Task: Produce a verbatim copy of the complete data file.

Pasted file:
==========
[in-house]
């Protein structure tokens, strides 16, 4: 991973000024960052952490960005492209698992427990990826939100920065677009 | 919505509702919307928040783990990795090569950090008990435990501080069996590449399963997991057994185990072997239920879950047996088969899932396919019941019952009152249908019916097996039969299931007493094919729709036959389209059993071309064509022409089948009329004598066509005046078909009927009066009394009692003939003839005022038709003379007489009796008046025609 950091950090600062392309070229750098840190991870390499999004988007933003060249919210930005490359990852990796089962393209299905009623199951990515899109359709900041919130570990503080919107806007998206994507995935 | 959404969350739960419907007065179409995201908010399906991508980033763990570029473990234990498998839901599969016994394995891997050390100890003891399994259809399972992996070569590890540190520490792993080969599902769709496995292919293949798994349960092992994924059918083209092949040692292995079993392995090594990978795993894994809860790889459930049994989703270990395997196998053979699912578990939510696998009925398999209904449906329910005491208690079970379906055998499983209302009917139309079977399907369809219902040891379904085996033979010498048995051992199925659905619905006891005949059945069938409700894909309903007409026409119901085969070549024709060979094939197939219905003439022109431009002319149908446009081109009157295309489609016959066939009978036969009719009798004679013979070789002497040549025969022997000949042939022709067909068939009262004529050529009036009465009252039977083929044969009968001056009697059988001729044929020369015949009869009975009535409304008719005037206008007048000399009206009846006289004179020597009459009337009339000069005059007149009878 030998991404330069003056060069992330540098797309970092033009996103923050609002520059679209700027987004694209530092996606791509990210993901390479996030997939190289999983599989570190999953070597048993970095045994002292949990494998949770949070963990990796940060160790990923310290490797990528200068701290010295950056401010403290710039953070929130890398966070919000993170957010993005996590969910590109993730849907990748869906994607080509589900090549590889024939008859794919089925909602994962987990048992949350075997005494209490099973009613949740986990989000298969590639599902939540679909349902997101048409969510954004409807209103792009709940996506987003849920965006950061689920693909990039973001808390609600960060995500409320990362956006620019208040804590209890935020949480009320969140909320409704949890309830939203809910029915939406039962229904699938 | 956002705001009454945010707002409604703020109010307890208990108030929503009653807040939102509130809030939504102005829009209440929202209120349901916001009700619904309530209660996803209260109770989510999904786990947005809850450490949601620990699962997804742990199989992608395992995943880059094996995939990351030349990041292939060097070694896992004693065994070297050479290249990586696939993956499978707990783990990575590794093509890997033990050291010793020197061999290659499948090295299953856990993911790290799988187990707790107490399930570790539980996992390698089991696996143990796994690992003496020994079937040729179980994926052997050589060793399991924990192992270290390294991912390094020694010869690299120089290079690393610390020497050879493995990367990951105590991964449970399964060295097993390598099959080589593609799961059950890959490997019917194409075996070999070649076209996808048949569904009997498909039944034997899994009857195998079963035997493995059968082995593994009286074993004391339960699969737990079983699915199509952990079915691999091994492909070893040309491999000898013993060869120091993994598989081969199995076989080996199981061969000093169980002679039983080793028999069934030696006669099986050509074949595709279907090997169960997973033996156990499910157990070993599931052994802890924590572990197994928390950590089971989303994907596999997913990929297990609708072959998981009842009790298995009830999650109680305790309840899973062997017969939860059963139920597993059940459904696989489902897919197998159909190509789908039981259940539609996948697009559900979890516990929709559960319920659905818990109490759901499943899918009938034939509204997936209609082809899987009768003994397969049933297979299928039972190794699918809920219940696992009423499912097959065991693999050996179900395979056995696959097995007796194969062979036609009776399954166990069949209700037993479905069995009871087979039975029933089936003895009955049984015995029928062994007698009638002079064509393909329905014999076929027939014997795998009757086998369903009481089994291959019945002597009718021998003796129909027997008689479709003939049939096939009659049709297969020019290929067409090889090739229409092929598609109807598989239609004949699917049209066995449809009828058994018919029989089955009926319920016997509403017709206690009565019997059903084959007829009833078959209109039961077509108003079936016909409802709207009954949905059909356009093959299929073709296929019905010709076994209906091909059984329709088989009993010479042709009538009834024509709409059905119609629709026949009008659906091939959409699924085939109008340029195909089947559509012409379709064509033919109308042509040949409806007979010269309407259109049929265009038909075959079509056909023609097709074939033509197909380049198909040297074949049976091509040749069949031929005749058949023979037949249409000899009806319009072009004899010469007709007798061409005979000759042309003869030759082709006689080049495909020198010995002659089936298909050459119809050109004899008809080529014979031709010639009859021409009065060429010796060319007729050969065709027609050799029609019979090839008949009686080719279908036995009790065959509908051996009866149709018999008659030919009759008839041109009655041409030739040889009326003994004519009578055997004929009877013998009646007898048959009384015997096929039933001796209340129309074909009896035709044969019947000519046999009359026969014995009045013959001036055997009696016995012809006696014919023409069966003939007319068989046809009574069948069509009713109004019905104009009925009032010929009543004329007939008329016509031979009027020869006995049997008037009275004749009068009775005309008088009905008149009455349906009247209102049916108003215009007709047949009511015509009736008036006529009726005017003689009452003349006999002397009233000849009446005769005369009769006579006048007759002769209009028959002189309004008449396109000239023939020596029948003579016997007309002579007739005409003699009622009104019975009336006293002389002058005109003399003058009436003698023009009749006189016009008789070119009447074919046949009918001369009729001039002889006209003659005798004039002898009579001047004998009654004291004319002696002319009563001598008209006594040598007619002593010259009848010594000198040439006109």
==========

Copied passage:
[in-house]
């Protein structure tokens, strides 16, 4: 991973000024960052952490960005492209698992427990990826939100920065677009 | 919505509702919307928040783990990795090569950090008990435990501080069996590449399963997991057994185990072997239920879950047996088969899932396919019941019952009152249908019916097996039969299931007493094919729709036959389209059993071309064509022409089948009329004598066509005046078909009927009066009394009692003939003839005022038709003379007489009796008046025609 950091950090600062392309070229750098840190991870390499999004988007933003060249919210930005490359990852990796089962393209299905009623199951990515899109359709900041919130570990503080919107806007998206994507995935 | 959404969350739960419907007065179409995201908010399906991508980033763990570029473990234990498998839901599969016994394995891997050390100890003891399994259809399972992996070569590890540190520490792993080969599902769709496995292919293949798994349960092992994924059918083209092949040692292995079993392995090594990978795993894994809860790889459930049994989703270990395997196998053979699912578990939510696998009925398999209904449906329910005491208690079970379906055998499983209302009917139309079977399907369809219902040891379904085996033979010498048995051992199925659905619905006891005949059945069938409700894909309903007409026409119901085969070549024709060979094939197939219905003439022109431009002319149908446009081109009157295309489609016959066939009978036969009719009798004679013979070789002497040549025969022997000949042939022709067909068939009262004529050529009036009465009252039977083929044969009968001056009697059988001729044929020369015949009869009975009535409304008719005037206008007048000399009206009846006289004179020597009459009337009339000069005059007149009878 030998991404330069003056060069992330540098797309970092033009996103923050609002520059679209700027987004694209530092996606791509990210993901390479996030997939190289999983599989570190999953070597048993970095045994002292949990494998949770949070963990990796940060160790990923310290490797990528200068701290010295950056401010403290710039953070929130890398966070919000993170957010993005996590969910590109993730849907990748869906994607080509589900090549590889024939008859794919089925909602994962987990048992949350075997005494209490099973009613949740986990989000298969590639599902939540679909349902997101048409969510954004409807209103792009709940996506987003849920965006950061689920693909990039973001808390609600960060995500409320990362956006620019208040804590209890935020949480009320969140909320409704949890309830939203809910029915939406039962229904699938 | 956002705001009454945010707002409604703020109010307890208990108030929503009653807040939102509130809030939504102005829009209440929202209120349901916001009700619904309530209660996803209260109770989510999904786990947005809850450490949601620990699962997804742990199989992608395992995943880059094996995939990351030349990041292939060097070694896992004693065994070297050479290249990586696939993956499978707990783990990575590794093509890997033990050291010793020197061999290659499948090295299953856990993911790290799988187990707790107490399930570790539980996992390698089991696996143990796994690992003496020994079937040729179980994926052997050589060793399991924990192992270290390294991912390094020694010869690299120089290079690393610390020497050879493995990367990951105590991964449970399964060295097993390598099959080589593609799961059950890959490997019917194409075996070999070649076209996808048949569904009997498909039944034997899994009857195998079963035997493995059968082995593994009286074993004391339960699969737990079983699915199509952990079915691999091994492909070893040309491999000898013993060869120091993994598989081969199995076989080996199981061969000093169980002679039983080793028999069934030696006669099986050509074949595709279907090997169960997973033996156990499910157990070993599931052994802890924590572990197994928390950590089971989303994907596999997913990929297990609708072959998981009842009790298995009830999650109680305790309840899973062997017969939860059963139920597993059940459904696989489902897919197998159909190509789908039981259940539609996948697009559900979890516990929709559960319920659905818990109490759901499943899918009938034939509204997936209609082809899987009768003994397969049933297979299928039972190794699918809920219940696992009423499912097959065991693999050996179900395979056995696959097995007796194969062979036609009776399954166990069949209700037993479905069995009871087979039975029933089936003895009955049984015995029928062994007698009638002079064509393909329905014999076929027939014997795998009757086998369903009481089994291959019945002597009718021998003796129909027997008689479709003939049939096939009659049709297969020019290929067409090889090739229409092929598609109807598989239609004949699917049209066995449809009828058994018919029989089955009926319920016997509403017709206690009565019997059903084959007829009833078959209109039961077509108003079936016909409802709207009954949905059909356009093959299929073709296929019905010709076994209906091909059984329709088989009993010479042709009538009834024509709409059905119609629709026949009008659906091939959409699924085939109008340029195909089947559509012409379709064509033919109308042509040949409806007979010269309407259109049929265009038909075959079509056909023609097709074939033509197909380049198909040297074949049976091509040749069949031929005749058949023979037949249409000899009806319009072009004899010469007709007798061409005979000759042309003869030759082709006689080049495909020198010995002659089936298909050459119809050109004899008809080529014979031709010639009859021409009065060429010796060319007729050969065709027609050799029609019979090839008949009686080719279908036995009790065959509908051996009866149709018999008659030919009759008839041109009655041409030739040889009326003994004519009578055997004929009877013998009646007898048959009384015997096929039933001796209340129309074909009896035709044969019947000519046999009359026969014995009045013959001036055997009696016995012809006696014919023409069966003939007319068989046809009574069948069509009713109004019905104009009925009032010929009543004329007939008329016509031979009027020869006995049997008037009275004749009068009775005309008088009905008149009455349906009247209102049916108003215009007709047949009511015509009736008036006529009726005017003689009452003349006999002397009233000849009446005769005369009769006579006048007759002769209009028959002189309004008449396109000239023939020596029948003579016997007309002579007739005409003699009622009104019975009336006293002389002058005109003399003058009436003698023009009749006189016009008789070119009447074919046949009918001369009729001039002889006209003659005798004039002898009579001047004998009654004291004319002696002319009563001598008209006594040598007619002593010259009848010594000198040439006109």